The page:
archetypes and what many would deride as stereotypical, flat characters. However the fact that the characters are archetypes means that to some extent they are understood from the beginning. This allows people's imaginations to fill in their personality gaps the way they fill in the details of how the characters look. In other words by using flat archetypes fairy tales allow us each to create our own perfect characters for each story.
In more complex stories based of fairy tales the villains themselves typically go through metamorphism of sorts, changing from one character archetype to another. Jafar from Disney's "Aladdin" for example goes from being a 'false donor' to being a 'deceived villain' after a short stint of rampaging about. This is possible because of the longer format of these stories, and such a transformation allows heroes to defeat villains they otherwise would not be able to.
Types of Fairy Tale Villains
The False Donor
Perhaps the most fun of all the villains "The false donor" is a trickster figure, for example the sly fox in "The Gingerbread Man" who tricks the Gingerbread Man into riding on his head so that he can eat him, or Rumpelstiltskin who helps a poor girl in order to take her baby from her. At some point in the story the false donor will use the people's desires against them, tricking them into making a deal so that the false donor can obtain some nefarious objective.
|Most Disney Villains are False Donor's|
at some point in the story.
One false donor type I feel hasn't been played to their full potential are those which trick parents into giving away their children. Certainly Rumpelstiltskin has been played up, but there are a number of devils or other beings which convince traveling fathers to give up their child through trickery. This child must than go on an adventure to escape the bargain their parent made with the devil. The story in this case than is about the child going on an adventure to avoid some terrible fate.
|The unicorn in "The Valiant Little Tailor"|
was defeated because he was so
enraged he ran into a tree.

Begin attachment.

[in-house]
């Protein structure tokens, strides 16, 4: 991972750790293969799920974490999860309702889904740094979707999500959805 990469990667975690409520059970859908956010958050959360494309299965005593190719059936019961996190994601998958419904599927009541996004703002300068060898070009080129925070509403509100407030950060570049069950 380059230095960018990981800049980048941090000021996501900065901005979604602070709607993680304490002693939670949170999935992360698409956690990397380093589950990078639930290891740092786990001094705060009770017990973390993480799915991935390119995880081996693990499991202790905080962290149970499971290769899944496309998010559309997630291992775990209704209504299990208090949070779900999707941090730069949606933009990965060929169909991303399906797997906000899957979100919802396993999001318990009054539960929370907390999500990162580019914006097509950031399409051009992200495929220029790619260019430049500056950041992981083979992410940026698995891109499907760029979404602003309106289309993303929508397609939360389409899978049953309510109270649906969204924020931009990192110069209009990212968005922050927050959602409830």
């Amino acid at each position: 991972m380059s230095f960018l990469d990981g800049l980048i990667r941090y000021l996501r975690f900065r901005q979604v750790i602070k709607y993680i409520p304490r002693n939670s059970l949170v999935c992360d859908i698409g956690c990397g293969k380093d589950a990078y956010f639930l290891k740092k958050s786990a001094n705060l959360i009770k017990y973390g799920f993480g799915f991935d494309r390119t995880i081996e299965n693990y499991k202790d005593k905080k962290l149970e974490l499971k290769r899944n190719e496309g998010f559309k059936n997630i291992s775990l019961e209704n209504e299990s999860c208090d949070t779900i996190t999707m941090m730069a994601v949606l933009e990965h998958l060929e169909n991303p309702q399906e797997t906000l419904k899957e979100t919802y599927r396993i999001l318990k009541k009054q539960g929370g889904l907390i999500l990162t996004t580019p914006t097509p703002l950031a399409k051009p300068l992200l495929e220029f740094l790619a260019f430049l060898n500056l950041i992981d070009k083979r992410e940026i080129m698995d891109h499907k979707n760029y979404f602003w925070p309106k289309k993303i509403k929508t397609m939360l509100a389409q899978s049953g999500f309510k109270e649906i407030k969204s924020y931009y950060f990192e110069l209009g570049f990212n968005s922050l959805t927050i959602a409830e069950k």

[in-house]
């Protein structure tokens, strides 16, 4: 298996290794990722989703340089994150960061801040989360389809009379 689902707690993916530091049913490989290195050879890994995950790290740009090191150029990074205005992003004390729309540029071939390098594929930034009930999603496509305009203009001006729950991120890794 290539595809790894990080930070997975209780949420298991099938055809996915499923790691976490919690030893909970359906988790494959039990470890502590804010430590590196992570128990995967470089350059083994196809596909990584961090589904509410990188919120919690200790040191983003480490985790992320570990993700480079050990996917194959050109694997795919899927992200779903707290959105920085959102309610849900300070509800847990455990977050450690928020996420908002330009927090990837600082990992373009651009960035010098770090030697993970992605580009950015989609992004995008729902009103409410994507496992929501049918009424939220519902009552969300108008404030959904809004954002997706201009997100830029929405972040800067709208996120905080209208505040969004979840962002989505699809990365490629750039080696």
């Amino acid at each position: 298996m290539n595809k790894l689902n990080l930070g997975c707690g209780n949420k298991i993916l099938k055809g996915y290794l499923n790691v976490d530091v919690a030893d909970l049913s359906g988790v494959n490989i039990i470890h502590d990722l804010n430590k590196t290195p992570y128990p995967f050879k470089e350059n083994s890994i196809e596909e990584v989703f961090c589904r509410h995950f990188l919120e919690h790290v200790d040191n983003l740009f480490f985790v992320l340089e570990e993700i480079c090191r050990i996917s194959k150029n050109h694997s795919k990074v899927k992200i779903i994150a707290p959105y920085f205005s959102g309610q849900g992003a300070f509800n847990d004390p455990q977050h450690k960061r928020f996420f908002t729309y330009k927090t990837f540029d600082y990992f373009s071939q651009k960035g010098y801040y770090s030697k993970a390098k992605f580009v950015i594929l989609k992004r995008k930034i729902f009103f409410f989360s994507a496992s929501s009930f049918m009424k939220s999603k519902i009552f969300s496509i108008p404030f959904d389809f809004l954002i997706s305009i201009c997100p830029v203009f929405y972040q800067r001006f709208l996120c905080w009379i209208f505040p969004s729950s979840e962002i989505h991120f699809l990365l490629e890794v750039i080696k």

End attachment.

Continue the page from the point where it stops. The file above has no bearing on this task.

Wild and completely over the top, rampaging villains can be terrifying, funny, and or the bases for a good adventure story. Think for example of Cruella de Vil who rampages about like a maniac in her car, hitting her dull witted henchmen, and generally acts in a way that's so wicked it's funny. This is not to say that all rampaging villains are funny, there is nothing funny about Godzilla for example. Rampaging villains can be the most horrifying of all the villain archetypes because of their ability to cause wanton destruction, to kill with impunity.
In fairy tales rampaging villains ultimately defeat themselves by focusing so intensely on their destructive goals that they end up destroying themselves.
In “The Two Corpses” there are two vampire like monsters which chase down a soldier and than fight over who gets to eat him as their rampaging turns them against each other until the sun comes up.
Going back to Cruella de Vil we see that she ultimately crashes her car while driving in her furious rage and so is defeated.
The Deceived Villain
An often larger than life villain who the hero is able to overcome through trickery by playing off of their pride, greed and or evil. These are Kings, lords, powerful wizards. In Disney's "Aladdin" Jafar is so arrogant and has such a craving for power that in the end that he defeats himself when Aladdin convinces him to become a Genie, an all powerful prisoner which is trapped inside a small a lamp.